BUDGET PROPOSAL PASSES COMMITTEE BUT NOT BEFORE TAKING A SHOT AT SMALL BUSINESS

Date: April 07, 2016

BUDGET PROPOSAL PASSES COMMITTEE BUT NOT BEFORE TAKING A SHOT AT SMALL BUSINESS

HARTFORD (April 7, 2016): The National Federation of Independent Business (NFIB) is weighing in on today’s revenue package passage by the legislature’s Finance, Revenue and Bonding Committee.

 

“Not only did lawmakers fail to close the projected budget gap today to the tune of several hundred million dollars, they managed to burden small business with yet another fee in the process,” according to NFIB Connecticut state director, Andrew Markowski. “Ironically, some of the same legislators that touted a small reprieve from the $250 business entity tax just a few years ago are now supporting a $350 sales tax collection permit that previously was at no cost to those doing business in the state of Connecticut, on top of the business entity tax.  So not only do small businesses have to pay a tax merely for existing in Connecticut, but now they will have to pay even more to the state for the privilege of collecting and remitting sales tax.”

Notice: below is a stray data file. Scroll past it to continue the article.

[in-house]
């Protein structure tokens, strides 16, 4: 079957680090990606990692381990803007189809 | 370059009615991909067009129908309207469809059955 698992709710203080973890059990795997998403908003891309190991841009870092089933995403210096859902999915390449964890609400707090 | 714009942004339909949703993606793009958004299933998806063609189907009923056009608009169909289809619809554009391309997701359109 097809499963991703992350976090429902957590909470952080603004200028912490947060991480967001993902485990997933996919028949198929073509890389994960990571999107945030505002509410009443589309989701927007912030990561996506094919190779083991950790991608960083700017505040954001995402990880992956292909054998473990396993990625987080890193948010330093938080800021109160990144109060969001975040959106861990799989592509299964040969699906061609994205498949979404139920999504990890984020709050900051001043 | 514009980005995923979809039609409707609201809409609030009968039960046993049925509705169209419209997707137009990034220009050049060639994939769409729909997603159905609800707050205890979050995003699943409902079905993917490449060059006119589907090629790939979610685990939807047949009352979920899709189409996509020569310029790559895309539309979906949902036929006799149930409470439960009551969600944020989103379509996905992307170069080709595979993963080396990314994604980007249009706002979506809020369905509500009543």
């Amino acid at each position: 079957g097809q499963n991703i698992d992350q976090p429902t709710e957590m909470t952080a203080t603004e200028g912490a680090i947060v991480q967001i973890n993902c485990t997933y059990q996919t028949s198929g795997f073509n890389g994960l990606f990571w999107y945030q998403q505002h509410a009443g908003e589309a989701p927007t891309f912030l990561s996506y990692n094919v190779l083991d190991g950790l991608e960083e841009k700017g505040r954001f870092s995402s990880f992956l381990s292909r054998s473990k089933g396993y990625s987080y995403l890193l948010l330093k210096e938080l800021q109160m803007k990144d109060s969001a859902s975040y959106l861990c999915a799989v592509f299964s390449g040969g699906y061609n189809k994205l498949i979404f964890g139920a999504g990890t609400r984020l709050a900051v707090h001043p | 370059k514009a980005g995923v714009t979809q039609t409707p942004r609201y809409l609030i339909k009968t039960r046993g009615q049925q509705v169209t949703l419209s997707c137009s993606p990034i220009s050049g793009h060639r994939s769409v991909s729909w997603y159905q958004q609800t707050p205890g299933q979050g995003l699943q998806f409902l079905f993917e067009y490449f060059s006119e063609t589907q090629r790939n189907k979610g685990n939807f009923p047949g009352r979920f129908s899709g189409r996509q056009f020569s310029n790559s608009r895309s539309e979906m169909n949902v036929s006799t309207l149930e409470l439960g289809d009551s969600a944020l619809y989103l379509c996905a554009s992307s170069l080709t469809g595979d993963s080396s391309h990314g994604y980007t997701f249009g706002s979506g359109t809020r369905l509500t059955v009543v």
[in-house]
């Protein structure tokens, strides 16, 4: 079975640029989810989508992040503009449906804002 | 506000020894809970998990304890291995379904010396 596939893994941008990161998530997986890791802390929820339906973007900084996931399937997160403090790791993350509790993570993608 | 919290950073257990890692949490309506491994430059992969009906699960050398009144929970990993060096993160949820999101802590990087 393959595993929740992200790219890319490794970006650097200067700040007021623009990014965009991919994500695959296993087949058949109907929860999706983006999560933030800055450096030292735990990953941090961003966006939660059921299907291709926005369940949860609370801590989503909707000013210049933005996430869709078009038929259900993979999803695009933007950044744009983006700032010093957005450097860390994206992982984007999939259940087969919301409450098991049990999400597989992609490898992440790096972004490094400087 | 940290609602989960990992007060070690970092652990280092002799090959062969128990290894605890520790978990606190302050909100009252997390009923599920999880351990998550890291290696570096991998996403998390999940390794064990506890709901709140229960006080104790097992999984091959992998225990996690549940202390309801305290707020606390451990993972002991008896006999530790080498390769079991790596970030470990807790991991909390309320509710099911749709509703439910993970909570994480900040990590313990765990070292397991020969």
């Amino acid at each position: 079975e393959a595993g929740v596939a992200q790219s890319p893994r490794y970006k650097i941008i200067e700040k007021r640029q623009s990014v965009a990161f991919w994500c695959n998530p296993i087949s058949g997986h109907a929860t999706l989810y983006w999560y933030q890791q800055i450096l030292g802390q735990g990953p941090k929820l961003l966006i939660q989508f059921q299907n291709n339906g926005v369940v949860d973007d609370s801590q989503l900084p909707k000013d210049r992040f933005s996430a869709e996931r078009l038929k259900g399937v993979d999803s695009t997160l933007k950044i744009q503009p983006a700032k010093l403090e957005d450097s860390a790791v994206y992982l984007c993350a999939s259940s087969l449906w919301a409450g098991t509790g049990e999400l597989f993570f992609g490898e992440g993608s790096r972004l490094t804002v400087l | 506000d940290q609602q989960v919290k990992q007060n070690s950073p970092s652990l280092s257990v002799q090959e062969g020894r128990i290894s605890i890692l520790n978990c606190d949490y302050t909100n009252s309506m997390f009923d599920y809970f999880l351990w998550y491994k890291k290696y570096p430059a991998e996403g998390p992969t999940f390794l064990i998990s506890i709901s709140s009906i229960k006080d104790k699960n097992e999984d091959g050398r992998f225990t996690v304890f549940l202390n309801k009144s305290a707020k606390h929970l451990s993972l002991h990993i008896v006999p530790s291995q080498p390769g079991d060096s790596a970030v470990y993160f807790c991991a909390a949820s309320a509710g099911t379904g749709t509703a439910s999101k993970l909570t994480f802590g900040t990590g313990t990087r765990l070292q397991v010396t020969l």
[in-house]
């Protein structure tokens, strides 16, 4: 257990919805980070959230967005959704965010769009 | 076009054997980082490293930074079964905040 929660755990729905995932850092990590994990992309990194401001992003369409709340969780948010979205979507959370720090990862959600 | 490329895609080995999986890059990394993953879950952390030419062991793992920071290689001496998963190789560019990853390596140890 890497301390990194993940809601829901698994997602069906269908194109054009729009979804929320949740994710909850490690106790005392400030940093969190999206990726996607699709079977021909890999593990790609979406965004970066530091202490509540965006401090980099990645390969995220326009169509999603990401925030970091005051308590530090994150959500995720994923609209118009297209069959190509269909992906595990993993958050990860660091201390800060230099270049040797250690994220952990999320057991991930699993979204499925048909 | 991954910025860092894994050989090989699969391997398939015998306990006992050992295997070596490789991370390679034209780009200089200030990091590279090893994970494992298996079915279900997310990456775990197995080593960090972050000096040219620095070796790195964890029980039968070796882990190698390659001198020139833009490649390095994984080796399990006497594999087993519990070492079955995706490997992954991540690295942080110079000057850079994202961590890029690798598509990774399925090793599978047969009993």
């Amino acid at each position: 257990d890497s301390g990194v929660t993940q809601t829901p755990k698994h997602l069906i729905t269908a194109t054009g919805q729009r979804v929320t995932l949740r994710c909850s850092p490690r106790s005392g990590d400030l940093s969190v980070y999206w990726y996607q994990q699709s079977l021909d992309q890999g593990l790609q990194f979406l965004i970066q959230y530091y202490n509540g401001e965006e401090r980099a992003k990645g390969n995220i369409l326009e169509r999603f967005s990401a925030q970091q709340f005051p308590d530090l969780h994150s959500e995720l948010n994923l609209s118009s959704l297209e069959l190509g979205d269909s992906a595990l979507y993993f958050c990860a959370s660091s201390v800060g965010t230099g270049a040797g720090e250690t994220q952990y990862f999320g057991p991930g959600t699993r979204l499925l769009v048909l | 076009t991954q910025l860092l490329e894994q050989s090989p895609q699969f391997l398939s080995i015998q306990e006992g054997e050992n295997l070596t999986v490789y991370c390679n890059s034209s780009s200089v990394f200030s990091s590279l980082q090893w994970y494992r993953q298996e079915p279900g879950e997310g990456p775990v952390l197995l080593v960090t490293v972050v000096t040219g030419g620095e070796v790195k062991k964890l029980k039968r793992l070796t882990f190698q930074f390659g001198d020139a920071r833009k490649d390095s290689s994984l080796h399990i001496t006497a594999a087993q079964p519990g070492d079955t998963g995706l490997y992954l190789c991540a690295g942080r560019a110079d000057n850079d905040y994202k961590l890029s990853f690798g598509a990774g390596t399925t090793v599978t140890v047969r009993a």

According to the legislation, the bill will require all retailers to renew their sales tax permits by January 1, 2017 and impose a renewal fee for the permits that is based on the frequency with which the retailer must remit sales taxes to the state. It also requires retailers to renew the permits every two years, as opposed to the current law which requires renewals every five.

 

“Politicians will attempt to present this revenue package as a step in the right direction but the small business community will not be fooled. Between yesterday and today, it appears that the legislature’s two budget committees failed to close the $900 million budget gap and will attempt to declare that their efforts, while incomplete, came without raising taxes. However, the very people that are doing their best to be economic partners with lawmakers are yet again being punished for remaining in Connecticut. Legislators will call it a permit fee, but small business owners know a tax when they see it,” concluded Markowski.

Subscribe For Free News And Tips

Enter your email to get FREE small business insights. Learn more

Get to know NFIB

NFIB is a member-driven organization advocating on behalf of small and independent businesses nationwide.

Learn More

Or call us today
1-800-634-2669

© 2001 - 2022 National Federation of Independent Business. All Rights Reserved. Terms and Conditions | Privacy